There’s just one proviso to this… do keep an eye and ear open for any significant developments that may be about to unfold at your holiday destination. Industrial actions or strikes by airport staff, air traffic controller pay disputes or dramatic weather fronts, any or all of these can have a very real impact on your scheduled flight. A casual glance at the local news, or a scan of a newspaper headline as you’re adding to your freckle collection, can really get you mobilised ahead of a drama.

Your flight may well be cancelled, and there’s nothing you can do about it, but at least you can manage your accommodation if you need to extend your vacation. Although a lot of airlines will offer complimentary accommodation to cancelled travellers, some of the hotels that are used can be a little jaded. Just imagine you’ve been luxuriating for two weeks in one of Exceptional Villas divine properties only to discover your flight off some tropical island is delayed by 24 hours.

Do you really want a 3* experience to be your last memory of your fabulous vacation? It’s worth connecting with the Concierge staff or Villa booker, who may be able to extend your vacation accommodation by 24 hours. In this way, you and your group won’t be too disrupted by the cancellation. Hey, another day in paradise. Whatever it costs is really worth it.


TIP: Check with your Concierge or Villa booker to see if you can extend your stay to avoid major disruption to your vacation.


Read about direct flights from London to the Caribbean.


Paperwork, Paperwork, Paperwork

What happens when your flight is cancelled, and you’re hanging around at the airport in limbo? It usually involves lots of snacks and other expenses. The first rule is to hang onto all of your paperwork: boarding cards, e-tickets and any communications from the Airlines.

If you and your group are obliged to grab some food at the airport, keep receipts for anything purchased. The airline may issue vouchers for refreshments or for hotel accommodation if you need to overnight it. Keep track of what you receive and be sure that if you accept any type of compensation that it doesn’t waive rights you may have to a refund.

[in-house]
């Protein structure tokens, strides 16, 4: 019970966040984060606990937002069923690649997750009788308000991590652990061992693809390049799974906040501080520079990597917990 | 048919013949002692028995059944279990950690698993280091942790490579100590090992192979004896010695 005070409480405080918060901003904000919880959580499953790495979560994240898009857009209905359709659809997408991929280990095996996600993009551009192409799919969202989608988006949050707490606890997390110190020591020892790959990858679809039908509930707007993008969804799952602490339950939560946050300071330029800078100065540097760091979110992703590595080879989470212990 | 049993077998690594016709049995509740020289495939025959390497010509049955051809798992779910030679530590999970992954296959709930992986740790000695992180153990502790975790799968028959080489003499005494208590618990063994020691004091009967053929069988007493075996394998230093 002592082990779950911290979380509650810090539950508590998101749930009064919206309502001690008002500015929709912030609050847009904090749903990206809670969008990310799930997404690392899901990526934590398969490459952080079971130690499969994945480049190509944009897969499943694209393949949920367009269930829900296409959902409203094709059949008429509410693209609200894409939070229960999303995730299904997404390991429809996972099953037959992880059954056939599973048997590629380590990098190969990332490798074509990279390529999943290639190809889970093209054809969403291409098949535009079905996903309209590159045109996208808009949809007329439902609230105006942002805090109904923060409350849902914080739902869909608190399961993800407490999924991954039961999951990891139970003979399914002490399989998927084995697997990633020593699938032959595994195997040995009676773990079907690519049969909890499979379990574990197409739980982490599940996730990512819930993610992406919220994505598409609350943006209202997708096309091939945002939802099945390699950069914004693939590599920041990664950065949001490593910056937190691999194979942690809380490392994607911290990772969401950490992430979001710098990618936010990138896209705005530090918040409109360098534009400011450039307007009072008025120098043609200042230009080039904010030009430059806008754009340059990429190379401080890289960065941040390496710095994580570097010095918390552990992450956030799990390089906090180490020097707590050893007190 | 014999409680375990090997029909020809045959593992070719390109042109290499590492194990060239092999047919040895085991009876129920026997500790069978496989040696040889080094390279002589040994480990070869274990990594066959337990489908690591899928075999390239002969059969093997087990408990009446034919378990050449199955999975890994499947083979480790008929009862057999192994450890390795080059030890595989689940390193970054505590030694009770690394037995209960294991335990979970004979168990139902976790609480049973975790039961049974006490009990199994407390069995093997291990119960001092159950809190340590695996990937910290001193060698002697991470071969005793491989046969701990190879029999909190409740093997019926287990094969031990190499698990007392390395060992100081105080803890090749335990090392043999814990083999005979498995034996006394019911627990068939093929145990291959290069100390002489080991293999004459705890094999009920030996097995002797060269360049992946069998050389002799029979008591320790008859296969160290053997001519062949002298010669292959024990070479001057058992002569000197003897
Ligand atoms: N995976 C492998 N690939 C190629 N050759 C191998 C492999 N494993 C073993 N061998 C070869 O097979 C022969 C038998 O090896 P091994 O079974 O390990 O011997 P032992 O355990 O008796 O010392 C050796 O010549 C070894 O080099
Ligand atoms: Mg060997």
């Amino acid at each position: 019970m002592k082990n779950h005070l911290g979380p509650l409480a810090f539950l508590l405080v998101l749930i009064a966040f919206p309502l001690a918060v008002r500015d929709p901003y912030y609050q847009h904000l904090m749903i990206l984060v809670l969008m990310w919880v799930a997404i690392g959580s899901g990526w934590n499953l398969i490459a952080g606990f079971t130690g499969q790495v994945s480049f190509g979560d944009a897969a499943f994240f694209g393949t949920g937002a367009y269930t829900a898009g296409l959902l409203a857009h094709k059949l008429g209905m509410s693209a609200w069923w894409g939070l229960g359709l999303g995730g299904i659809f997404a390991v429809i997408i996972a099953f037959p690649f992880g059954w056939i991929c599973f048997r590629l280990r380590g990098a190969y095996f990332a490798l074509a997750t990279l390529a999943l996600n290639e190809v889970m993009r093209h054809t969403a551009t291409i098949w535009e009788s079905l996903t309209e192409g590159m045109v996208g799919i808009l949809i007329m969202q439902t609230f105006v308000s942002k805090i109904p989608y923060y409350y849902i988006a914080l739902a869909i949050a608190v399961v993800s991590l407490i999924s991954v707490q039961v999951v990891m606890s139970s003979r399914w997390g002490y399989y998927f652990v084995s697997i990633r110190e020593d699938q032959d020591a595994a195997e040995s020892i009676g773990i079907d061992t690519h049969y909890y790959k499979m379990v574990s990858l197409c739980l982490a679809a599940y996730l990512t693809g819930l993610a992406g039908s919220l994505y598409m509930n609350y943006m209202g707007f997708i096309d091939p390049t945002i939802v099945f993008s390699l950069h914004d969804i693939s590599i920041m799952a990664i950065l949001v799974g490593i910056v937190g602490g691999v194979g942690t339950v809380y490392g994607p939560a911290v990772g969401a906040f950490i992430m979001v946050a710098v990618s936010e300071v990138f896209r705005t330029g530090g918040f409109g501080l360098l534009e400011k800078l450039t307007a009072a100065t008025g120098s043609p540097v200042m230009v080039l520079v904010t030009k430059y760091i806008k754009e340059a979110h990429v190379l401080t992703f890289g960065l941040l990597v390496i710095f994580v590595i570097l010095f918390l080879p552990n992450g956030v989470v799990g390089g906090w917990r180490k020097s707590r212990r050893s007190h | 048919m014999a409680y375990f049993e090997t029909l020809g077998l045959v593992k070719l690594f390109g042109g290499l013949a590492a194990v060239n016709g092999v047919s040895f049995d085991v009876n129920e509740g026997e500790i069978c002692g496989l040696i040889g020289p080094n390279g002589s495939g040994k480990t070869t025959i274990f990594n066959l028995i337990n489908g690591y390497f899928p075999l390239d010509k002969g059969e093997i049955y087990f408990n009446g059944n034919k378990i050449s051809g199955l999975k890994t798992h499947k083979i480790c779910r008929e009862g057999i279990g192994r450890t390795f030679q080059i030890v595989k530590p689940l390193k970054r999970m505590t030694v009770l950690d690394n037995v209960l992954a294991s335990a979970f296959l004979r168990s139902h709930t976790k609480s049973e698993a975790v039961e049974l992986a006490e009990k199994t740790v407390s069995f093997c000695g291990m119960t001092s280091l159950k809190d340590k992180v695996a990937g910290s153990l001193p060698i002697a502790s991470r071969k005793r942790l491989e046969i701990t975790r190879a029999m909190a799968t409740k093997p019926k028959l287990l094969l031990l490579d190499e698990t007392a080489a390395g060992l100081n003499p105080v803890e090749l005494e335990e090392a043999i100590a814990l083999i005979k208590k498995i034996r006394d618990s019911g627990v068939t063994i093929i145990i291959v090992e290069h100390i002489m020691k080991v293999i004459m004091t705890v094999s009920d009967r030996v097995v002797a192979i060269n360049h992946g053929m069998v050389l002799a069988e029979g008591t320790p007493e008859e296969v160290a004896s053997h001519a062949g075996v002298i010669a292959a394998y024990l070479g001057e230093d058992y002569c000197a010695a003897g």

Once you get safely home, you will be able to compile a request for full or part reimbursement or compensation for personal outlay from the airline as a result of the cancellation.


TIP: Keep relevant receipts, boarding cards, tickets and any communications you receive from the airline. These are all key pieces that you can use to request a full or partial refund once you get home.


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Final Thoughts

These are a few random things to consider doing when your flight has been cancelled:

  1. If you have a car transfer service meeting you at the other side – let them know your flight is cancelled. This can save or reduce a cancellation fee
  2. If you have a furry family member waiting in a dog kennel or cattery, be sure to let their carers know that you are delayed. The same, if you have a kindly neighbour popping into your home to keep an eye on your pet iguana!
  3. Let anyone know who might be concerned if you don’t return from vacation on the expected day/time.
  4. If a delayed flight impacts your children’s school attendance or your own return to work, do let the relevant people know.
  5. Double check your travel insurance is still valid if your vacation dates are altered due to a flight cancellation.

Conclusion

… and finally, a friend once told me that a cancelled flight was the defining moment for her in a relationship. She and her boyfriend had been away in the Mediterranean for a few glorious weeks when they arrived at a hot and sweaty airport for their flight home.

As they queued to check-in, the dreaded announcement: ‘flight cancelled’ came over the tannoy. Overwhelmed and exhausted after two weeks of hectic partying, she just sat on her luggage in the middle of the hoards and wept.

Her fabulous boyfriend sprang into action. In the midst of the chaos, not only did he manage to make her laugh, but he figured out how they could get home a day later. And reader… she married him.

When a flight is cancelled, it’s never the end of the world… it just feels like it! Try not to lose your sense of humour.

Happy Travelling!

About Mairead Moriarty

Born and raised in Co Kerry, lived in London, New York, San Francisco, Dublin. Owner of one very battered suitcase, a well-worn passport and a million memories. It seems very fitting for a travel writer that my surname translates as ‘Skilled Navigator’. Apart from an occasion when, aged 3, I got lost in a Supermarket in Tralee, I have managed to live up to my name! Curiosity is probably the driver that has sent me on magical mystery tours around the world. I want to ‘feel’ a place. I want all my senses to be engaged: from the history and geography that has influenced a country or city, the arts and achievements of its natives, anything and everything really. Regardless of whether I am on a local train travelling through Morocco, or poking around in Marconi’s study in Bologna or on a canal boat weaving through the heart of the English countryside, the same rules apply - ask questions, talk to locals, eat what they eat, sit quietly with nature and simply be. Assimilate as much as is possible so as to understand the soul of a place. That is my passion. That is the compass by which I navigate.